• Users Online: 209
  • Print this page
  • Email this page
ORIGINAL ARTICLE
Year : 2022  |  Volume : 16  |  Issue : 2  |  Page : 220-224

Human leukocyte antigen-A, B, and DRB1 diversity in renal transplant patients and donors: A single-center retrospective observational study


Department of Molecular Genetics, Chimera Transplant Research Foundation, New Delhi, India

Correspondence Address:
Dr. Vikash Chandra Mishra
Department of Molecular Genetics, Chimera Transplant Research Foundation, South Extension Part-II, New Delhi
India
Login to access the Email id

Source of Support: None, Conflict of Interest: None


DOI: 10.4103/ijot.ijot_102_20

Rights and Permissions

Background: The understanding of transplant acceptance or rejection derives directly from knowing human leukocyte antigen (HLA) involved in the immune response. The HLA of the major histocompatibility complex contains a numerous family of genes located on the short arm of the chromosome number 6 and divided majorly into two classes, Class I (HLA-A, B, and C) and Class II (HLA-DR, DQ, and DP). The detection and detailed information of these histocompatibility genes are essential for the better outcome of organ transplants. Aims and Objectives: The aim of the present study is to analyze the frequencies of HLA-A, B, and DRB1 in chronic kidney disease (CKD) patients and their prospective donors as well as to see the prevalence of heterogenicity. Materials and Methods: A total of 264 patients diagnosed with CKD and 333 potential donors were studied retrospectively in the present study. All these cases were analyzed for HLA-A, B, and DRB1 loci typing by PCR-SSOP method based on the Luminex platform. Results: We identified 15 different alleles of HLA-A, 29 of HLA-B, and 13 of HLA-DRB1 amongst studied samples. Out of these identified HLA alleles, HLA-A*02, HLA-B*35, and HLA-DRB1*15 were more frequent as compared to others. The results showed significant heterogenicity in the identified HLA-A, B, and DRB1alleles. Conclusion: The result highlights the diversity of HLA-A, B, and DRB1 alleles and is valuable as a reference for organ transplantations. Further, these findings can also guide in better donor selection and hence improved transplant outcome. In addition, this information could be a starting point for the development of an indigenous transplant assay kit.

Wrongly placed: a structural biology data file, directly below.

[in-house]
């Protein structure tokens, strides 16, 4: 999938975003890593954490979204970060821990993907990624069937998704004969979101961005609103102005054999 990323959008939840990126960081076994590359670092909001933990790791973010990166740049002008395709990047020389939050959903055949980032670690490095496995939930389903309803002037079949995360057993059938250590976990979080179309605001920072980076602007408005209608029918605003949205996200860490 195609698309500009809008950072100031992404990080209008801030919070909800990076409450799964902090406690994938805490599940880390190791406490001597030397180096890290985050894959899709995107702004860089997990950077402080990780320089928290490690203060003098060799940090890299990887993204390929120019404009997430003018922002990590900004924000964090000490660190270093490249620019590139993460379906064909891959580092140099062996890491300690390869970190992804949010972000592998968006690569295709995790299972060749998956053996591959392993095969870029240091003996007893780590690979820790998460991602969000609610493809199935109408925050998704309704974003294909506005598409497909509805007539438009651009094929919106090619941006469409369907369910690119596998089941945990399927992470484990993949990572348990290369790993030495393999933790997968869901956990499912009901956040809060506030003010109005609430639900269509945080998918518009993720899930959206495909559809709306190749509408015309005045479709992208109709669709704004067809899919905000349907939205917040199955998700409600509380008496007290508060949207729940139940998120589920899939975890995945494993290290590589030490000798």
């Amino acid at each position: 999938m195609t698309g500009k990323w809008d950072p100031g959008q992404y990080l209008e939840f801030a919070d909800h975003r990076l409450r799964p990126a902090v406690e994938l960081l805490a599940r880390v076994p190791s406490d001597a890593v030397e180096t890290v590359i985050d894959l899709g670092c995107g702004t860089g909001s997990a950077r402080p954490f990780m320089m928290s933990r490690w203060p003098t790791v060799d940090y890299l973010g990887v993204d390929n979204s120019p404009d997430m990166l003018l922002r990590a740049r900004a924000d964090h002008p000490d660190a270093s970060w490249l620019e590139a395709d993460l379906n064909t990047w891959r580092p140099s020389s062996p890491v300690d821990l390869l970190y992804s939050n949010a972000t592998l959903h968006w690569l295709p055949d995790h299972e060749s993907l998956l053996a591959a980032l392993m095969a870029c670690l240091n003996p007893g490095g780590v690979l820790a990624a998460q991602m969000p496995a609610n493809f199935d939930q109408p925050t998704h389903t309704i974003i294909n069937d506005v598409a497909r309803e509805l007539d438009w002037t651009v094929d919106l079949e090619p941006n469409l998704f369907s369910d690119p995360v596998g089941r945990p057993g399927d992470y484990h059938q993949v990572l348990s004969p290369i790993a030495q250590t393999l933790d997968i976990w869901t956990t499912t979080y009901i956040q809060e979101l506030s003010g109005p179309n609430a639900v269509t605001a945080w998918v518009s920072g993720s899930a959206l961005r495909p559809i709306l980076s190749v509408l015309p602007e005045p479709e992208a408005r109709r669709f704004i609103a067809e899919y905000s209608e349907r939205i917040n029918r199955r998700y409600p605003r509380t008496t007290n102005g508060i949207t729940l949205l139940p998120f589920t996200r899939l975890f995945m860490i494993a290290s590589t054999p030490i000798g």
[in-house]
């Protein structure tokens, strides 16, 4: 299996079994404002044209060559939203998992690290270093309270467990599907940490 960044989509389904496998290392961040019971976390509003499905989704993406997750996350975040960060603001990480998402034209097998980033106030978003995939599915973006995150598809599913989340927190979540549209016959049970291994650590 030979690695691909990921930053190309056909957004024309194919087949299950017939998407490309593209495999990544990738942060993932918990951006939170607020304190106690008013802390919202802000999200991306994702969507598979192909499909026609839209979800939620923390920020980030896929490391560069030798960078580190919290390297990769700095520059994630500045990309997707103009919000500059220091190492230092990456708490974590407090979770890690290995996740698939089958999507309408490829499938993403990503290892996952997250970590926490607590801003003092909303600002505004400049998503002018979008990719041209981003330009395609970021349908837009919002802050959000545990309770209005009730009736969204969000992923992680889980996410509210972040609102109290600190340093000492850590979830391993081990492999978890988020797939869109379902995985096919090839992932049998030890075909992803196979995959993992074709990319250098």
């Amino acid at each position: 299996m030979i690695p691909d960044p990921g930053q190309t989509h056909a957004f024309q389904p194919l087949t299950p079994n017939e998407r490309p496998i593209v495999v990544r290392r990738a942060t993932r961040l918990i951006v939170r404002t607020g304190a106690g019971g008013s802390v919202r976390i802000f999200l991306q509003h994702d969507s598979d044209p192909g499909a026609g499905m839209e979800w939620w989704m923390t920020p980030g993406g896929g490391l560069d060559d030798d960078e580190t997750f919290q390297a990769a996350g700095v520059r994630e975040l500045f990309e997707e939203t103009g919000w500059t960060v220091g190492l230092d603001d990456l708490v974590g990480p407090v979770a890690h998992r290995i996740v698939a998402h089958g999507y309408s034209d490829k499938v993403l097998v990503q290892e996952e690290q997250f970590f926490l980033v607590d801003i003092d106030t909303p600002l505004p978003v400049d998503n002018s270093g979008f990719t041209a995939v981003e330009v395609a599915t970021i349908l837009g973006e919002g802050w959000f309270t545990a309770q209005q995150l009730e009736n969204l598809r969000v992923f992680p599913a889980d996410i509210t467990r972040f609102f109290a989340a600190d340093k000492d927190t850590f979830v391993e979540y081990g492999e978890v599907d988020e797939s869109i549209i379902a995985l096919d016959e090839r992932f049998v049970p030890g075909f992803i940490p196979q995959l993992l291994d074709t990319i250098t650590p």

[FULL TEXT] [PDF]*
Print this article     Email this article
 Next article
 Previous article
 Table of Contents

 Similar in PUBMED
   Search Pubmed for
   Search in Google Scholar for
 Related articles
 Citation Manager
 Access Statistics
 Reader Comments
 Email Alert *
 Add to My List *
 * Requires registration (Free)
 

 Article Access Statistics
    Viewed116    
    Printed4    
    Emailed0    
    PDF Downloaded15    
    Comments [Add]    

Recommend this journal